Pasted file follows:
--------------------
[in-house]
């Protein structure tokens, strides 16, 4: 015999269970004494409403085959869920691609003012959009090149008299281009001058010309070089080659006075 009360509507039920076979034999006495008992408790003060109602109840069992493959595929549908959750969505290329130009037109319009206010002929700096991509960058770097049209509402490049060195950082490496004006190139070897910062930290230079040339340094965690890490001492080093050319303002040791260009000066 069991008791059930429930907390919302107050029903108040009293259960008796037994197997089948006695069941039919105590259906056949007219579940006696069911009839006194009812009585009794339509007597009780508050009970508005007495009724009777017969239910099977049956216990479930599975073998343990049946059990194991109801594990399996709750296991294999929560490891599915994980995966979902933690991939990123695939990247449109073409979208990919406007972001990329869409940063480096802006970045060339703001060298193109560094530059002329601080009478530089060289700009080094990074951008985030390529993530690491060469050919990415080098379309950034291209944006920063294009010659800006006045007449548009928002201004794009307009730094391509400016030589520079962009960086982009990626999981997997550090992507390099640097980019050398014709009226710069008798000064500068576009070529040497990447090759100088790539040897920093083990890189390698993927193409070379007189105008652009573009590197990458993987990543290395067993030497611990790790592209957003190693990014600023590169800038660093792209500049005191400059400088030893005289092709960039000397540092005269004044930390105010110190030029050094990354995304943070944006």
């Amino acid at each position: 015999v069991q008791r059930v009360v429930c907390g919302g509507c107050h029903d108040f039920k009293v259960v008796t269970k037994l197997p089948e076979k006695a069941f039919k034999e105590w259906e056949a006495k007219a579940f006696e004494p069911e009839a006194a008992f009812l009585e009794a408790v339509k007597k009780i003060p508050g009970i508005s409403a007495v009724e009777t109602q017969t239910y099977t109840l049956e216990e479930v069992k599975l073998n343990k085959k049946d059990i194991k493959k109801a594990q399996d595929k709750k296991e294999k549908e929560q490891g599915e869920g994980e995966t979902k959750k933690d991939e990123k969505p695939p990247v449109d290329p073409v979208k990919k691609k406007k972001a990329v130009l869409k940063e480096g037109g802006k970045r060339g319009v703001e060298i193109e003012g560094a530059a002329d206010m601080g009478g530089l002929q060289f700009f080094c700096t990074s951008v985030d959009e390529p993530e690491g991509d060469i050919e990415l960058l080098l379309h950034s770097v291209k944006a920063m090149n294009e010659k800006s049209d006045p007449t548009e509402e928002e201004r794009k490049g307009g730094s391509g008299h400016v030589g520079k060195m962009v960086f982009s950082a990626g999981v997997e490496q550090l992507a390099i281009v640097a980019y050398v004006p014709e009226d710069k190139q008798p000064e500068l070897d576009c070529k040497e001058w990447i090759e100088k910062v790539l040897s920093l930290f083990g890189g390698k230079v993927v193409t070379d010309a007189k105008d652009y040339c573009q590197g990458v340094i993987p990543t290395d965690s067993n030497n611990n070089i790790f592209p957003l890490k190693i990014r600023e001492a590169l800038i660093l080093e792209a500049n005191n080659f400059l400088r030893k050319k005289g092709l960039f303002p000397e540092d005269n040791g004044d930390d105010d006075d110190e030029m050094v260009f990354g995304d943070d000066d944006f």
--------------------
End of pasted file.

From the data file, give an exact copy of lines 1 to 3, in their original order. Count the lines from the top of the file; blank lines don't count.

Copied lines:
[in-house]
């Protein structure tokens, strides 16, 4: 015999269970004494409403085959869920691609003012959009090149008299281009001058010309070089080659006075 009360509507039920076979034999006495008992408790003060109602109840069992493959595929549908959750969505290329130009037109319009206010002929700096991509960058770097049209509402490049060195950082490496004006190139070897910062930290230079040339340094965690890490001492080093050319303002040791260009000066 069991008791059930429930907390919302107050029903108040009293259960008796037994197997089948006695069941039919105590259906056949007219579940006696069911009839006194009812009585009794339509007597009780508050009970508005007495009724009777017969239910099977049956216990479930599975073998343990049946059990194991109801594990399996709750296991294999929560490891599915994980995966979902933690991939990123695939990247449109073409979208990919406007972001990329869409940063480096802006970045060339703001060298193109560094530059002329601080009478530089060289700009080094990074951008985030390529993530690491060469050919990415080098379309950034291209944006920063294009010659800006006045007449548009928002201004794009307009730094391509400016030589520079962009960086982009990626999981997997550090992507390099640097980019050398014709009226710069008798000064500068576009070529040497990447090759100088790539040897920093083990890189390698993927193409070379007189105008652009573009590197990458993987990543290395067993030497611990790790592209957003190693990014600023590169800038660093792209500049005191400059400088030893005289092709960039000397540092005269004044930390105010110190030029050094990354995304943070944006």
């Amino acid at each position: 015999v069991q008791r059930v009360v429930c907390g919302g509507c107050h029903d108040f039920k009293v259960v008796t269970k037994l197997p089948e076979k006695a069941f039919k034999e105590w259906e056949a006495k007219a579940f006696e004494p069911e009839a006194a008992f009812l009585e009794a408790v339509k007597k009780i003060p508050g009970i508005s409403a007495v009724e009777t109602q017969t239910y099977t109840l049956e216990e479930v069992k599975l073998n343990k085959k049946d059990i194991k493959k109801a594990q399996d595929k709750k296991e294999k549908e929560q490891g599915e869920g994980e995966t979902k959750k933690d991939e990123k969505p695939p990247v449109d290329p073409v979208k990919k691609k406007k972001a990329v130009l869409k940063e480096g037109g802006k970045r060339g319009v703001e060298i193109e003012g560094a530059a002329d206010m601080g009478g530089l002929q060289f700009f080094c700096t990074s951008v985030d959009e390529p993530e690491g991509d060469i050919e990415l960058l080098l379309h950034s770097v291209k944006a920063m090149n294009e010659k800006s049209d006045p007449t548009e509402e928002e201004r794009k490049g307009g730094s391509g008299h400016v030589g520079k060195m962009v960086f982009s950082a990626g999981v997997e490496q550090l992507a390099i281009v640097a980019y050398v004006p014709e009226d710069k190139q008798p000064e500068l070897d576009c070529k040497e001058w990447i090759e100088k910062v790539l040897s920093l930290f083990g890189g390698k230079v993927v193409t070379d010309a007189k105008d652009y040339c573009q590197g990458v340094i993987p990543t290395d965690s067993n030497n611990n070089i790790f592209p957003l890490k190693i990014r600023e001492a590169l800038i660093l080093e792209a500049n005191n080659f400059l400088r030893k050319k005289g092709l960039f303002p000397e540092d005269n040791g004044d930390d105010d006075d110190e030029m050094v260009f990354g995304d943070d000066d944006f």